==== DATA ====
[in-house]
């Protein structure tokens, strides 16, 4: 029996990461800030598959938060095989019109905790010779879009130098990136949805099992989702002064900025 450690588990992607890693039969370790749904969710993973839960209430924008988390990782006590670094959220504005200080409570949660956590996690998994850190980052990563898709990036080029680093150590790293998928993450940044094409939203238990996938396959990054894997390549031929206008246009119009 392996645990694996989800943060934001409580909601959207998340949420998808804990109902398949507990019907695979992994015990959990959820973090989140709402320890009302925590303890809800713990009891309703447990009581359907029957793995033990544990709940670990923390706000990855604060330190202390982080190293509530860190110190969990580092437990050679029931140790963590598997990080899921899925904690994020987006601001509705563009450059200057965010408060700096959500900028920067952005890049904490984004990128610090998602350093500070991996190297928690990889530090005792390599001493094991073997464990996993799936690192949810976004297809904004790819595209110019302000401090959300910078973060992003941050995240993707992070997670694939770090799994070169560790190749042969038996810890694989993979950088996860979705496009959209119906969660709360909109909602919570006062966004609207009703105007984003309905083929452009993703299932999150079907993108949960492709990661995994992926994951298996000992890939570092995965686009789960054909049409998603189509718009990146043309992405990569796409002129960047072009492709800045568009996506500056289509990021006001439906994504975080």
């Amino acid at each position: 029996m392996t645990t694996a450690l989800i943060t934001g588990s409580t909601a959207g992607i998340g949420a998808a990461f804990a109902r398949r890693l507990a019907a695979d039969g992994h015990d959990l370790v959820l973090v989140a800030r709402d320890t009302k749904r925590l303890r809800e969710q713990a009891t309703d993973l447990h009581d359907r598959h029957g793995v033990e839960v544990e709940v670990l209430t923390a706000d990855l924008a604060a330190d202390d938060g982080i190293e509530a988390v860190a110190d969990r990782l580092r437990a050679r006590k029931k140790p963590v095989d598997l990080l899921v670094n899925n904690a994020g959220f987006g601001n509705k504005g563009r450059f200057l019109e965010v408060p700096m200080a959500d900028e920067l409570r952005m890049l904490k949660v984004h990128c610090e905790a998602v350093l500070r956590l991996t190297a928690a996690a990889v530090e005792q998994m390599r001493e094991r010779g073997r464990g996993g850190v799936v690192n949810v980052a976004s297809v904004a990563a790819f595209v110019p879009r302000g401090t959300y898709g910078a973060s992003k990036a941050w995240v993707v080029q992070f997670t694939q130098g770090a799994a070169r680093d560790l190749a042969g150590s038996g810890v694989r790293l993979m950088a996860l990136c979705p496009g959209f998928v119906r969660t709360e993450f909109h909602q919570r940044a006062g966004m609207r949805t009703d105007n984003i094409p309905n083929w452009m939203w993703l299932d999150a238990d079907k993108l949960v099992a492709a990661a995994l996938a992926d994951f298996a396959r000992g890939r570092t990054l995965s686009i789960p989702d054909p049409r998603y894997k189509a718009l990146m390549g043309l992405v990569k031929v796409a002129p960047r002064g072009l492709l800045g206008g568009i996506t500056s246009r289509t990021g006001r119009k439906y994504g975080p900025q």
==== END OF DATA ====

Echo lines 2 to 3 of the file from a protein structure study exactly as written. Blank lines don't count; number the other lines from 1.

């Protein structure tokens, strides 16, 4: 029996990461800030598959938060095989019109905790010779879009130098990136949805099992989702002064900025 450690588990992607890693039969370790749904969710993973839960209430924008988390990782006590670094959220504005200080409570949660956590996690998994850190980052990563898709990036080029680093150590790293998928993450940044094409939203238990996938396959990054894997390549031929206008246009119009 392996645990694996989800943060934001409580909601959207998340949420998808804990109902398949507990019907695979992994015990959990959820973090989140709402320890009302925590303890809800713990009891309703447990009581359907029957793995033990544990709940670990923390706000990855604060330190202390982080190293509530860190110190969990580092437990050679029931140790963590598997990080899921899925904690994020987006601001509705563009450059200057965010408060700096959500900028920067952005890049904490984004990128610090998602350093500070991996190297928690990889530090005792390599001493094991073997464990996993799936690192949810976004297809904004790819595209110019302000401090959300910078973060992003941050995240993707992070997670694939770090799994070169560790190749042969038996810890694989993979950088996860979705496009959209119906969660709360909109909602919570006062966004609207009703105007984003309905083929452009993703299932999150079907993108949960492709990661995994992926994951298996000992890939570092995965686009789960054909049409998603189509718009990146043309992405990569796409002129960047072009492709800045568009996506500056289509990021006001439906994504975080």
């Amino acid at each position: 029996m392996t645990t694996a450690l989800i943060t934001g588990s409580t909601a959207g992607i998340g949420a998808a990461f804990a109902r398949r890693l507990a019907a695979d039969g992994h015990d959990l370790v959820l973090v989140a800030r709402d320890t009302k749904r925590l303890r809800e969710q713990a009891t309703d993973l447990h009581d359907r598959h029957g793995v033990e839960v544990e709940v670990l209430t923390a706000d990855l924008a604060a330190d202390d938060g982080i190293e509530a988390v860190a110190d969990r990782l580092r437990a050679r006590k029931k140790p963590v095989d598997l990080l899921v670094n899925n904690a994020g959220f987006g601001n509705k504005g563009r450059f200057l019109e965010v408060p700096m200080a959500d900028e920067l409570r952005m890049l904490k949660v984004h990128c610090e905790a998602v350093l500070r956590l991996t190297a928690a996690a990889v530090e005792q998994m390599r001493e094991r010779g073997r464990g996993g850190v799936v690192n949810v980052a976004s297809v904004a990563a790819f595209v110019p879009r302000g401090t959300y898709g910078a973060s992003k990036a941050w995240v993707v080029q992070f997670t694939q130098g770090a799994a070169r680093d560790l190749a042969g150590s038996g810890v694989r790293l993979m950088a996860l990136c979705p496009g959209f998928v119906r969660t709360e993450f909109h909602q919570r940044a006062g966004m609207r949805t009703d105007n984003i094409p309905n083929w452009m939203w993703l299932d999150a238990d079907k993108l949960v099992a492709a990661a995994l996938a992926d994951f298996a396959r000992g890939r570092t990054l995965s686009i789960p989702d054909p049409r998603y894997k189509a718009l990146m390549g043309l992405v990569k031929v796409a002129p960047r002064g072009l492709l800045g206008g568009i996506t500056s246009r289509t990021g006001r119009k439906y994504g975080p900025q």